ECB on Slog has a great account of Metro’s General Manager, Kevin Desmond, explaining the bus system’s performance during the recent Snowpocolypse to the Seattle City Council. It is good to see Metro be blunt about its faults, and we’re happy to see that some of the radio technological challenges that contributed to the chaos will be fixed in 2010. ECB’s account is a must read.

We posted a post-mortem of the Snowpocolypse yesterday and along with my post earlier this morning about Metro’s reduced service last week, our bus system is taking a lot of heat recently. Well deserved, perhaps.

But it’s a good time as any to say that a lot of us use Metro every day and — in normal weather — ride a pretty good bus system. With GPS tracking, improved radio tech, and automatic stop announcements coming over the next few years, it’s clear that Metro is invested in improving our transit network over time. I’m a happy #8 commuter myself.

3 Replies to “Seattle City Council Puts Metro GM in Hot Seat”

  1. A few thoughts …

    Desmond also said that during the height of the snowstorms, SDOT did not return Metro’s calls. This is why Metro needs the authority and ability to plow and salt sections of their bus routes. They can’t just rely on SDOT, and other agencies.

    Another thing he said: “We have some 9000 bus stops in the system and trying to get information to each and every one of those bus stops is obviously a challenge.” Why not think outside of the box? How about recruit neighborhood volunteers beforehand? People who would be willing to print out and post snow route info. People who would volunteer to go out and clear bus platforms for disabled people. Things like that.

    How about volunteers who will, on their own, create sort of an unofficial Metro adverse weather website. I bet, in many cases, they would do a better, more accurate, and more timely job of updating information than Metro does themselves. Information would come from eyewitness accounts, Metro, phoned in tips, people with scanners, people monitoring the upcoming GPS tracking system, etc.

    1. That’s a great idea, Sam. You guys may have noticed the garbage cans on the side of some stops. Those are sponsored by people who own the property on which the stop resides. My husband and I maintain “our bus stop” (mostly taking out the garbage, but we shoveled our sidewalks and pad frequently during the storms). If someone from Metro e-mailed me in emergency circumstances, I would be glad to post a notice. I’ll suggest it to the KC Metro rep for the program and we’ll see where it goes. That only covers some stops, but some are better than none.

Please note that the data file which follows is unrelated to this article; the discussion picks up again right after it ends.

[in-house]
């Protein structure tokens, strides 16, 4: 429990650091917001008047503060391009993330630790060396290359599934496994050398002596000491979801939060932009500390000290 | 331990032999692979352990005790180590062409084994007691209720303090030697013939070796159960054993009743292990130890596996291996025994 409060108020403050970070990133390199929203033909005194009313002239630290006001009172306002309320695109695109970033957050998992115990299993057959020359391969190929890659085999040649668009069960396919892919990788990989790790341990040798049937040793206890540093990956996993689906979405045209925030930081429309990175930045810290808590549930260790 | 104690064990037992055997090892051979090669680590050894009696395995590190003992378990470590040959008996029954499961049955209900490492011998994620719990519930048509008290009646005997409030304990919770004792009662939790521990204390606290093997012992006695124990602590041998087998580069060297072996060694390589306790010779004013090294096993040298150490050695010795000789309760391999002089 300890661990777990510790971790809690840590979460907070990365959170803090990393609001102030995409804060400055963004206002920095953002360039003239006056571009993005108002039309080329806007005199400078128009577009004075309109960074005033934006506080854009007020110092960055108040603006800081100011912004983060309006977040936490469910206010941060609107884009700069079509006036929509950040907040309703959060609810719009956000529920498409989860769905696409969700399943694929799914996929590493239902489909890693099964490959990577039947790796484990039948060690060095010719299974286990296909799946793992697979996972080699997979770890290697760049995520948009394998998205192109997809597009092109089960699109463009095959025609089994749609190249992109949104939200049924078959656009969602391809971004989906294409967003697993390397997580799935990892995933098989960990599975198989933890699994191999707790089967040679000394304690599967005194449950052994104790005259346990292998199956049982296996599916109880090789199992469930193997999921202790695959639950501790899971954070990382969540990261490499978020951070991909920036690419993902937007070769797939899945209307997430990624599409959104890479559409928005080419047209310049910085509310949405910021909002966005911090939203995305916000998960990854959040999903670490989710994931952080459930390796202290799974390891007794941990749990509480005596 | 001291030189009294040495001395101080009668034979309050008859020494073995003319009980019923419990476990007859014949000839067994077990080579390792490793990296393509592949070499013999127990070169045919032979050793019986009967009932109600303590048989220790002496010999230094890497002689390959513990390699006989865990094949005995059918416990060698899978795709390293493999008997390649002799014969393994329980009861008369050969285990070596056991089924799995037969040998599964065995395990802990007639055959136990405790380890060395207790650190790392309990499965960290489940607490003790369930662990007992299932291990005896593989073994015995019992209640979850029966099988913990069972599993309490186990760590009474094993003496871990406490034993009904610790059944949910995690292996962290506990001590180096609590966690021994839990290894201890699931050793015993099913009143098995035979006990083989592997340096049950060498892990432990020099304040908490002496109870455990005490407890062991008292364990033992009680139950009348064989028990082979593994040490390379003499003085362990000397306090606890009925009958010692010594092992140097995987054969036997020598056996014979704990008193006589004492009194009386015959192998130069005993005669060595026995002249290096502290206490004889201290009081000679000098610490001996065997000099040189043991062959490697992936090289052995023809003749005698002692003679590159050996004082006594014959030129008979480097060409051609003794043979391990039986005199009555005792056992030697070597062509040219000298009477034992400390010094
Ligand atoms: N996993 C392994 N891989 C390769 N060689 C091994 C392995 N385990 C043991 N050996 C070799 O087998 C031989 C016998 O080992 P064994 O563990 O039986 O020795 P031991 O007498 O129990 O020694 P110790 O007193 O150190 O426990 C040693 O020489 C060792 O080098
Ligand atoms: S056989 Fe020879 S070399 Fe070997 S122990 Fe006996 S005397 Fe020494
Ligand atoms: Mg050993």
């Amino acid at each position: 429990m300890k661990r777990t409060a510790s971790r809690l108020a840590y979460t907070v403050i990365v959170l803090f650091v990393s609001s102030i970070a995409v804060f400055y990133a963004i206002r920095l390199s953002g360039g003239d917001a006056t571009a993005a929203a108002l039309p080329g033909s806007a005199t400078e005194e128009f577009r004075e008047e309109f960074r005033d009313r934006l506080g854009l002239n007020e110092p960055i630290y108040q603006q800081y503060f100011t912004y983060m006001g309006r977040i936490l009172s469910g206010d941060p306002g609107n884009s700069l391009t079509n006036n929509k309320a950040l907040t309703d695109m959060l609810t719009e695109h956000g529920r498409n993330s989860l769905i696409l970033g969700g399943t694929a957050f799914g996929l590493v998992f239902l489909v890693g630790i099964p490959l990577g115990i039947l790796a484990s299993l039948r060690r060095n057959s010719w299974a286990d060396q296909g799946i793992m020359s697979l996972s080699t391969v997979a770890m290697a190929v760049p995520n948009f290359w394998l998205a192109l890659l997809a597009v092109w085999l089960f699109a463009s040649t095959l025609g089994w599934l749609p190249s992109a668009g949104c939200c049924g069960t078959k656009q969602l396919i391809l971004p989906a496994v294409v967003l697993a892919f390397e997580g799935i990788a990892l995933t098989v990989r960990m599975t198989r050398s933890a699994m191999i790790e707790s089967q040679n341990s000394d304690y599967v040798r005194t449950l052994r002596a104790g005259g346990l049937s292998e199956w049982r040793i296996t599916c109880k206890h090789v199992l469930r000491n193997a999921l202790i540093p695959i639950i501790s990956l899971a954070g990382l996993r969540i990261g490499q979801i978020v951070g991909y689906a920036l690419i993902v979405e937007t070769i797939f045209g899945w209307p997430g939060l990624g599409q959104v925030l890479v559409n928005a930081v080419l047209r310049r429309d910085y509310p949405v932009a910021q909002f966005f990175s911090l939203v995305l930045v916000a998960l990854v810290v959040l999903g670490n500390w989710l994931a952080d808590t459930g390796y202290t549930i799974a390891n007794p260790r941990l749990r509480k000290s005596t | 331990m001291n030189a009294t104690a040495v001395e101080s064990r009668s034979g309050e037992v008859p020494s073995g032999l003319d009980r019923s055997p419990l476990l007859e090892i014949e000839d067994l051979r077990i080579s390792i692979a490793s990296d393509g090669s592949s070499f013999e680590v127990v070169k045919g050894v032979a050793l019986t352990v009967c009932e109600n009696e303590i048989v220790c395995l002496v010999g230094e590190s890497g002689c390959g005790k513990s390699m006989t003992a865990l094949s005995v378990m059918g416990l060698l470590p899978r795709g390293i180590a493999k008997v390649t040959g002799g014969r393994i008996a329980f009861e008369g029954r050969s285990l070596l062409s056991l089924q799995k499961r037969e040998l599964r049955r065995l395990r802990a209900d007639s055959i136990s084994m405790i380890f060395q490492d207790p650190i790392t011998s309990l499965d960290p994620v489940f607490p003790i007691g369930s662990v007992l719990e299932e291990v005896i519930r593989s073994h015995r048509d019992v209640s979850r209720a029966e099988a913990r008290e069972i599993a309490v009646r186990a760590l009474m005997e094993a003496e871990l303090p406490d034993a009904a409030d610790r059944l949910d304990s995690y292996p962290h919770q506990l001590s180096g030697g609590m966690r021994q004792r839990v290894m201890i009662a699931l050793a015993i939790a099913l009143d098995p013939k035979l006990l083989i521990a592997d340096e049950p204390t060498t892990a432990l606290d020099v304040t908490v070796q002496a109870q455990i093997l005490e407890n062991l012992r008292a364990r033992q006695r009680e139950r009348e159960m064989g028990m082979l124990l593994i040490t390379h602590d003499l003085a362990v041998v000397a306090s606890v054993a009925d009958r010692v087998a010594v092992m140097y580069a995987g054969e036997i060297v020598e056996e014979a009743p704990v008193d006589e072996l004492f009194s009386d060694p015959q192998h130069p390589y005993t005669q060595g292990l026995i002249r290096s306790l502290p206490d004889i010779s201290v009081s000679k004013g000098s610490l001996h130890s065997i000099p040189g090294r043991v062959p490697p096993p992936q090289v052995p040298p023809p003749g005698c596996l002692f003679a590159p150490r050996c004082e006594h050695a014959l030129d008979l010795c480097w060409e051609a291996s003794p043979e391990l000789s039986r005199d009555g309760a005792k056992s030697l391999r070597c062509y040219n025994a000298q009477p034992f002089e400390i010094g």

And if anyone else reading this happens to live at a bus stop, join the program at

  2. I was listening to NPR this morning and they broadcast some of yesterday’s meeting. I was particularly interested in the discussion of the bus tunnel. Apparently, no buses were running in the tunnel at one point, yet the tunnel was open, no notices were posted and people waited for hours and hours.
    Whomever was speaking for Metro said that there was no logistical way for someone to post notices in multiple locations for thousands of people. Really? In the bus tunnel alone? No way to do it?
    I was in NY and there was a major service change in the subway connection to the airport. Notices were printed out on bright pink paper and posted at every stop along the line notifying passengers of the change. Every stop. This lasted only ONE DAY. The tunnel was longer than our tunnel. Certainly someone armed with print outs and tape could be dispatched.

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